Forget about tofu, seitan and whatever meat substitute you've sworn by during your vegetarian years. It's jackfruit's turn in the spotlight.
Grown on the world's largest fruit trees — jackfruit trees can reach up to 50 feet and can weigh up to 100 pounds! — this savory, stringy fruit is pretty much as versatile as soy.
Searches for recipes featuring the gargantuan fruit increased by 450% on Pinterest over the past year, according to a representative, making jackfruit one of Pinterest's top trend predictions for 2017. Pulled "pork" sandwiches and nachos with jackfruit in place of traditional meat are some of the most popular recipes on the platform.
At roughly 155 calories per cup, a serving of jackfruit also contains fiber, calcium, iron and vitamins A and C. In short, it's healthy and you should probably learn how to cook it. Here's what you need to know.
First, you have to find a jackfruit.
As we mentioned, they're huge. But some jackfruits can weigh a very manageable 10 to 25 pounds. If you can carry a watermelon, you can carry a jackfruit. Find jackfruit at your local Asian market or health-food store — and, because this is the future, you can purchase a whole jackfruit on Amazon for $68.78.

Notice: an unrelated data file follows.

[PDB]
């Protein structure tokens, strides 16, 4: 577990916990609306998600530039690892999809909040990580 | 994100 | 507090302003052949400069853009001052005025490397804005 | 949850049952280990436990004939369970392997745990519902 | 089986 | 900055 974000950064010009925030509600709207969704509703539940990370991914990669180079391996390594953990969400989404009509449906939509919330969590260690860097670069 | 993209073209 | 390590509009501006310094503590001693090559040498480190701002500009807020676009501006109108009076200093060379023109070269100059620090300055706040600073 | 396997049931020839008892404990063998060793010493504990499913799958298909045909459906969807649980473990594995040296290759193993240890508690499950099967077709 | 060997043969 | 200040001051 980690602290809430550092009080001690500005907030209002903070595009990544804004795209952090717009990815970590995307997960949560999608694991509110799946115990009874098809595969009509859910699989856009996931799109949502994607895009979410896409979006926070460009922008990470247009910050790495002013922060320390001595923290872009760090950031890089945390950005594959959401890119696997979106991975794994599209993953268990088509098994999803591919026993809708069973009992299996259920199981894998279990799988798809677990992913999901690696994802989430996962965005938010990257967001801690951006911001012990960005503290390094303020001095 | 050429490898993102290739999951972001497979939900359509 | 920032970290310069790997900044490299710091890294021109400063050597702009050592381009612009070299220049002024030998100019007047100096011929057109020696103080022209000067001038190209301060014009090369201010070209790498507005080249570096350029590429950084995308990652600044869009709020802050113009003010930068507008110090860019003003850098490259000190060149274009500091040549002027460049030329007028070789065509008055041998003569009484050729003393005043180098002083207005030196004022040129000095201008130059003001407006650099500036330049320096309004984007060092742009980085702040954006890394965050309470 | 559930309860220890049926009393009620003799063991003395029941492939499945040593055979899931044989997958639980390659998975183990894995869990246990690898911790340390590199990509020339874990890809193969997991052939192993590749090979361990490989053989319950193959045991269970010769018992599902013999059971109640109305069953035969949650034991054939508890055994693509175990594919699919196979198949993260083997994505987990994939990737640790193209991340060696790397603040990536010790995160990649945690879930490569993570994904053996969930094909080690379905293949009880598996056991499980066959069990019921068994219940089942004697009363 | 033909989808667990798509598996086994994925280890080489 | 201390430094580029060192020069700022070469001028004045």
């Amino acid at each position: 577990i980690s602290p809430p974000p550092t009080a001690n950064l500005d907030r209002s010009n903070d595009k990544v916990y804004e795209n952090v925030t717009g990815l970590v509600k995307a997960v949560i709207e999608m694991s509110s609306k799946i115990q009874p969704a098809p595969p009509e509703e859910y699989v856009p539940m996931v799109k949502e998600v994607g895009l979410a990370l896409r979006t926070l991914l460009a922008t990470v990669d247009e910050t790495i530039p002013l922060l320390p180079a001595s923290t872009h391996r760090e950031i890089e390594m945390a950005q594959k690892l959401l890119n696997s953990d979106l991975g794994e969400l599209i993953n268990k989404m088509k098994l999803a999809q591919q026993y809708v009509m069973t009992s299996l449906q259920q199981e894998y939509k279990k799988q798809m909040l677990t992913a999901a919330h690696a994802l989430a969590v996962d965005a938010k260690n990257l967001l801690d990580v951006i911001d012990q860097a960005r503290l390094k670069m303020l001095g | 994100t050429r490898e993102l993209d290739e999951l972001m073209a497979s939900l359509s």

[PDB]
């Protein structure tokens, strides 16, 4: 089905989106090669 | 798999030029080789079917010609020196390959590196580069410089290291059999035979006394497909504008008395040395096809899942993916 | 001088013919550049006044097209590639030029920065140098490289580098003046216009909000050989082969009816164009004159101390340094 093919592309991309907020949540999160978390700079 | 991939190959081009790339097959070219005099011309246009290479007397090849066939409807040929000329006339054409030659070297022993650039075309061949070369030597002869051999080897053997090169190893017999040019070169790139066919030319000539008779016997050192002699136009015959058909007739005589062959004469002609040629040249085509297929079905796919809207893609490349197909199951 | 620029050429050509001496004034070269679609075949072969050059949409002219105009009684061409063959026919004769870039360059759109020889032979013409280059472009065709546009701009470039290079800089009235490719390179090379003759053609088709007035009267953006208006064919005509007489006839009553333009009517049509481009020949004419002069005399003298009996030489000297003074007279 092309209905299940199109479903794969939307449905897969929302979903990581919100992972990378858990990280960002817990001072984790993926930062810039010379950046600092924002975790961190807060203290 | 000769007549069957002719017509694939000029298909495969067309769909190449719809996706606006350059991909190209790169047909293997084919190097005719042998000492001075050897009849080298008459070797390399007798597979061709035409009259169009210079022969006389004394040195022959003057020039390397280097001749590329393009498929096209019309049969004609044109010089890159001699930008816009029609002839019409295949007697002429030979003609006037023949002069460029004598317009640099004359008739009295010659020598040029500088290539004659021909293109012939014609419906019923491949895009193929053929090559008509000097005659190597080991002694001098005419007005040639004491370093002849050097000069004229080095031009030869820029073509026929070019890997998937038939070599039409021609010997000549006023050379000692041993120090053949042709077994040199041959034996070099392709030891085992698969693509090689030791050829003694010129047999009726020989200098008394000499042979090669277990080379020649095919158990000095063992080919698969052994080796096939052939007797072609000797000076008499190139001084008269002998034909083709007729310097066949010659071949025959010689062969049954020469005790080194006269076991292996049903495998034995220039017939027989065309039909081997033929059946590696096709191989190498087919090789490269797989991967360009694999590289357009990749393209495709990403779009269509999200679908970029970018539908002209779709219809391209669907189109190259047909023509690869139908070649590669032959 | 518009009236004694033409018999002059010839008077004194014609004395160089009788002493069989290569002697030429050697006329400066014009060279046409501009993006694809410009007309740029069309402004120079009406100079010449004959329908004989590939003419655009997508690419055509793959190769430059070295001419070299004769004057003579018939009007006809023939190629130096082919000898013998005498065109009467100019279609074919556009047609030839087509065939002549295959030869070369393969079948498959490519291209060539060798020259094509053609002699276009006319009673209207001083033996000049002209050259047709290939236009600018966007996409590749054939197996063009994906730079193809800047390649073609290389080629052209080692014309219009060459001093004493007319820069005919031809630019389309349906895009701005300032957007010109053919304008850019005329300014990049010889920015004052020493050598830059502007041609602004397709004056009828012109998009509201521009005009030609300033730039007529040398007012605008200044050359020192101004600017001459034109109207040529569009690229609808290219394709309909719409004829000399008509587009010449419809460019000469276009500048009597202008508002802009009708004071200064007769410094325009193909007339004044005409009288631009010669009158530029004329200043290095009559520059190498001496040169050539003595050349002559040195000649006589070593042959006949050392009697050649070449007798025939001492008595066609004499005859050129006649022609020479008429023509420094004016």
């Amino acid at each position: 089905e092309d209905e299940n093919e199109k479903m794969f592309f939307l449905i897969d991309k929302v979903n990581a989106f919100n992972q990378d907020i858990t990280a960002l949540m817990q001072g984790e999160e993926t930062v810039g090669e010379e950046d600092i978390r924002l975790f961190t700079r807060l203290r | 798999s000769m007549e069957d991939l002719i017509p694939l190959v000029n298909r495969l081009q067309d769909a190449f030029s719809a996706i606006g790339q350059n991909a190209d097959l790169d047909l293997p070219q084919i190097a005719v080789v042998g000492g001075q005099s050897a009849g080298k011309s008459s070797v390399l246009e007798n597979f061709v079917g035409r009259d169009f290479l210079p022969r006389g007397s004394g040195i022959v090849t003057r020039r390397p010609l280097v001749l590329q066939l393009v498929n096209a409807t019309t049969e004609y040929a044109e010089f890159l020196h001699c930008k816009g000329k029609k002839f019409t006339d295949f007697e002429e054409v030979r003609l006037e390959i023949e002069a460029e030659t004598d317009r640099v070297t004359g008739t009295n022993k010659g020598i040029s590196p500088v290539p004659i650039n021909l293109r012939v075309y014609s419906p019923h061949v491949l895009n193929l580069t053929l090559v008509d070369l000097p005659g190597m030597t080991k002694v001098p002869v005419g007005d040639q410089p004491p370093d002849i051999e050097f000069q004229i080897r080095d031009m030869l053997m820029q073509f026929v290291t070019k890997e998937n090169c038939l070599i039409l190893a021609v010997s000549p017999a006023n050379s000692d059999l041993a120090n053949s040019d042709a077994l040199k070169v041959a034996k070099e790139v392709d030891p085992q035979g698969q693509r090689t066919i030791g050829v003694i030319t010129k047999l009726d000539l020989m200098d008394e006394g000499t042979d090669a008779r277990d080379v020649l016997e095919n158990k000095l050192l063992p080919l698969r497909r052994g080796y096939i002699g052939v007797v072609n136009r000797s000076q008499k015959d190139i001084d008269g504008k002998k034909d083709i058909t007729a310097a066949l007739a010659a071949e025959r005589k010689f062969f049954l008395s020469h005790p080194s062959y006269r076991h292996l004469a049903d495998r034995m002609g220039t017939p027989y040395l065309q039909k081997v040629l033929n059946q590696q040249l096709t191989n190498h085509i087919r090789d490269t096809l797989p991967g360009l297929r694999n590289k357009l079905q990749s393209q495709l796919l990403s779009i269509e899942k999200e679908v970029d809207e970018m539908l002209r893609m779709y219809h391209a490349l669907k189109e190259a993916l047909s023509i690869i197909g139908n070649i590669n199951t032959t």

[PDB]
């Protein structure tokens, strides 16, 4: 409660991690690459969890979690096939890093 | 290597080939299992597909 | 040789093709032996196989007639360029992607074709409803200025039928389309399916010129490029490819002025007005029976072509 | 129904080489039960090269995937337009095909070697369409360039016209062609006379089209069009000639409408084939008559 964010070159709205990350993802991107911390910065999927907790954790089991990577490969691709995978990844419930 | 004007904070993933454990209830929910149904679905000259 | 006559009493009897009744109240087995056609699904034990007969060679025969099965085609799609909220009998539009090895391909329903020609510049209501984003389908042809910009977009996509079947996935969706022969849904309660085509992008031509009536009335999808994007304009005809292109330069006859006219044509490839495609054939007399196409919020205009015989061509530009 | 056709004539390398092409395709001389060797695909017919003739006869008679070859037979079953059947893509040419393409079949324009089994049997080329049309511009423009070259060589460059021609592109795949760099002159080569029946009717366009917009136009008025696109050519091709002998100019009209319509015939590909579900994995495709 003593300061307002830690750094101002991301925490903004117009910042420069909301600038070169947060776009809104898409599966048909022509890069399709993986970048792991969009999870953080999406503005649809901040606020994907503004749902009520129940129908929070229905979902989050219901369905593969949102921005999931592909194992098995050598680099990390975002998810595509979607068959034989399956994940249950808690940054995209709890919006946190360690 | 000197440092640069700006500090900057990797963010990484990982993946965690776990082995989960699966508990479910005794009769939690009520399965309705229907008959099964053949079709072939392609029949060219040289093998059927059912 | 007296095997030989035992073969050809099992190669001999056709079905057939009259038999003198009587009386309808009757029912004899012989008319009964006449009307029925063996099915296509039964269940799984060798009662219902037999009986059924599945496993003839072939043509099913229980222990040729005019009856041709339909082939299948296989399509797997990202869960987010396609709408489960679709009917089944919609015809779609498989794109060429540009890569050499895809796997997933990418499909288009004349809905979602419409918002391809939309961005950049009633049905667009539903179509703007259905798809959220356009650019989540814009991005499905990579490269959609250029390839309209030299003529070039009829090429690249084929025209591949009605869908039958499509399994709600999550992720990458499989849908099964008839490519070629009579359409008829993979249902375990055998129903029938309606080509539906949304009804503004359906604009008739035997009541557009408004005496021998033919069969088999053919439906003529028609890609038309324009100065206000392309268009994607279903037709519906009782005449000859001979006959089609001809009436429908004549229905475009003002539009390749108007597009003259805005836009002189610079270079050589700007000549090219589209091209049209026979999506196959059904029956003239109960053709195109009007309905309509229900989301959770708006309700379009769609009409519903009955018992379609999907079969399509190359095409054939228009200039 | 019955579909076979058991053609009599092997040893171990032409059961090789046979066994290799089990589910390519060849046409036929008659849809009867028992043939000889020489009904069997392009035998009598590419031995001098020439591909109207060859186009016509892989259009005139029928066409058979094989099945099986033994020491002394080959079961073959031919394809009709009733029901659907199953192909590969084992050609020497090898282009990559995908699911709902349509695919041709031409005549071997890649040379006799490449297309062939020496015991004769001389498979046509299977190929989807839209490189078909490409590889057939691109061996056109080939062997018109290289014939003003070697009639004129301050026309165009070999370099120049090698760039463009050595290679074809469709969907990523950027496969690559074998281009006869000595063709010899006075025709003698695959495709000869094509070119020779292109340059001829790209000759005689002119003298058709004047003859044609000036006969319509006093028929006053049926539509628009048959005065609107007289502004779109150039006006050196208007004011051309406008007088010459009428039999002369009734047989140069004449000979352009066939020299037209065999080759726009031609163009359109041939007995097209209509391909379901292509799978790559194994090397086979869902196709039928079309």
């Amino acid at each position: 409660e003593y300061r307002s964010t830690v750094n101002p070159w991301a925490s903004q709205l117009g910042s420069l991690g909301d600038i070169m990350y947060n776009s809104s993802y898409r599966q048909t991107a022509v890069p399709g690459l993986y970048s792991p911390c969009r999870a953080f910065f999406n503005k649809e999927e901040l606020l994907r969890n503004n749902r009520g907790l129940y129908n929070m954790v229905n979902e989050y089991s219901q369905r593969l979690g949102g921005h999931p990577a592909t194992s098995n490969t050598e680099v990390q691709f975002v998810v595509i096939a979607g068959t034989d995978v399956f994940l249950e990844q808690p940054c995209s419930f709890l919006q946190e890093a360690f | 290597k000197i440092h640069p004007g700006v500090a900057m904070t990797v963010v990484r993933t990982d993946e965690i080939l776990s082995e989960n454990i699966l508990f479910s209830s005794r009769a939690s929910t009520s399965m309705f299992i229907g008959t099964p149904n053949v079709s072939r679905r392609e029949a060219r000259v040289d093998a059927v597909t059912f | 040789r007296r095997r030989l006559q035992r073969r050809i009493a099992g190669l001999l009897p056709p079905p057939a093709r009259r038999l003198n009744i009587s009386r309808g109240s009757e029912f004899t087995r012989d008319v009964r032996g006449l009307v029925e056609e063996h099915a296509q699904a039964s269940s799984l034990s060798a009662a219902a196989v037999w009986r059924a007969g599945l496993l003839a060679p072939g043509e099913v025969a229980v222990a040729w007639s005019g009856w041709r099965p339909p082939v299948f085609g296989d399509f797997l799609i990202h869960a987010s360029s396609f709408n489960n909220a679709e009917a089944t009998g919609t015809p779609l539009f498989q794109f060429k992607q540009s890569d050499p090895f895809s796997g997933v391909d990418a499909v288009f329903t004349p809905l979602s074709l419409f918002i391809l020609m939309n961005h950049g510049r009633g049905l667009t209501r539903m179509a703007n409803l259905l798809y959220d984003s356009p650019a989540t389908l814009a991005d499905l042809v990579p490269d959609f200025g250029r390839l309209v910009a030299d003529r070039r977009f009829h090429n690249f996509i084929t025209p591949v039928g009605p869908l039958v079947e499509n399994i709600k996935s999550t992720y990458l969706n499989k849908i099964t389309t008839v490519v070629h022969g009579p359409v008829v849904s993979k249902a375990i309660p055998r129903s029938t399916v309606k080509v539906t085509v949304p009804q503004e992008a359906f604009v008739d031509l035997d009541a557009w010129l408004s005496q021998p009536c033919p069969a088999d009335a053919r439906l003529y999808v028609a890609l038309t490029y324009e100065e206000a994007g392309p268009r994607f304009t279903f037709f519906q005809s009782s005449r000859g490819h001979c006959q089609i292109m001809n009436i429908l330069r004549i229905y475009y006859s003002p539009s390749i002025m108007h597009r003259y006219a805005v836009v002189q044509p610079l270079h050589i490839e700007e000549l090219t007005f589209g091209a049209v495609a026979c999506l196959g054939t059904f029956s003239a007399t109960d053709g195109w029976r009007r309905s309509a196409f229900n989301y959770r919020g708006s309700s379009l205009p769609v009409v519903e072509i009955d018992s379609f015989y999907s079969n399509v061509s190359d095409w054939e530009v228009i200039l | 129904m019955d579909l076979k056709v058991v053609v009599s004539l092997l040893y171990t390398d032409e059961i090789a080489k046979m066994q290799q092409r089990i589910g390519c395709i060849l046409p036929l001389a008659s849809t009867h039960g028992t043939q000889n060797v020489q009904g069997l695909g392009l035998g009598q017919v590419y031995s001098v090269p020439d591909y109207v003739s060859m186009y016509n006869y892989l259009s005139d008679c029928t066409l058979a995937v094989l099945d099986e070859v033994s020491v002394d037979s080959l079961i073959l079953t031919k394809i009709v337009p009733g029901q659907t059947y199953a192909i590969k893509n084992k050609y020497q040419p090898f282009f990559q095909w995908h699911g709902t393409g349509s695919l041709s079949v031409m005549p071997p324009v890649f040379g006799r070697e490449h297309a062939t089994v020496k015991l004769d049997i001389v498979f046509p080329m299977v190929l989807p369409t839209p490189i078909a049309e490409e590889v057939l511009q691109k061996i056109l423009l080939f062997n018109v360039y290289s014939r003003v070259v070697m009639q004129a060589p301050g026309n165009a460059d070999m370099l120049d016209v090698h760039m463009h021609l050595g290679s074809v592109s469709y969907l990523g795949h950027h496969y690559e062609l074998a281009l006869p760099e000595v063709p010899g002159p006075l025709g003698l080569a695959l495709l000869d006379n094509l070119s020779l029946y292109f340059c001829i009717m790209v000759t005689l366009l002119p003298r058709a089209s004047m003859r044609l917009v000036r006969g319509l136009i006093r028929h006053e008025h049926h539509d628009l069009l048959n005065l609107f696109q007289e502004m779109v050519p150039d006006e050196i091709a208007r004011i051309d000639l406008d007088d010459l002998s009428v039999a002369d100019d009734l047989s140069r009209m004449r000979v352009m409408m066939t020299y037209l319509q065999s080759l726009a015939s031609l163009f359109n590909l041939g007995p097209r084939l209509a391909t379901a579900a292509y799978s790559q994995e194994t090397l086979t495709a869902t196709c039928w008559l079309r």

Next, you have to get to the actual fruit.
Similar to a coconut, it's no easy feat to open this humongous fruit and scoop out its tasty innards. If you can buy it pre-cut or canned, that may be your best bet. But if you're up for the adventure, grab a sharp knife (machetes welcome) and check out the following tutorial for some jackfruit-splitting wisdom. Once you remove the fruit pods and edible seeds, you're ready to cook!
Split the jackfruit in half.
It's harder than it looks, but can be done with a large, sharp knife.
Remove the seeds.
Pull out your jackfruit "meat."
Try it raw ...
Some people think jackfruit flesh tastes like Juicy Fruit gum. Others say it's musky. Raw jackfruit is an acquired taste for some. If it's not your thing, know that it tastes totally different cooked, depending on how it's prepared and seasoned.
... Or cooked.
Sauté it on the stove for some vegan BBQ sandwiches.
Often compared to the texture of pulled pork, jackfruit is a great meat substitute and cooks in a matter of minutes. Get the recipe here.
And if standing over a pan isn't for you, you can also cook your jackfruit in a slow cooker.
Giving carnitas some solid competition, jackfruit tacos are easy to make, totally meat-free and seriously tasty. Get the recipe here.
Bottom line: Add a lot of sauce to your jackfruit — whether it's sautéed, baked or slow-cooked — makes it pretty hard to mess up.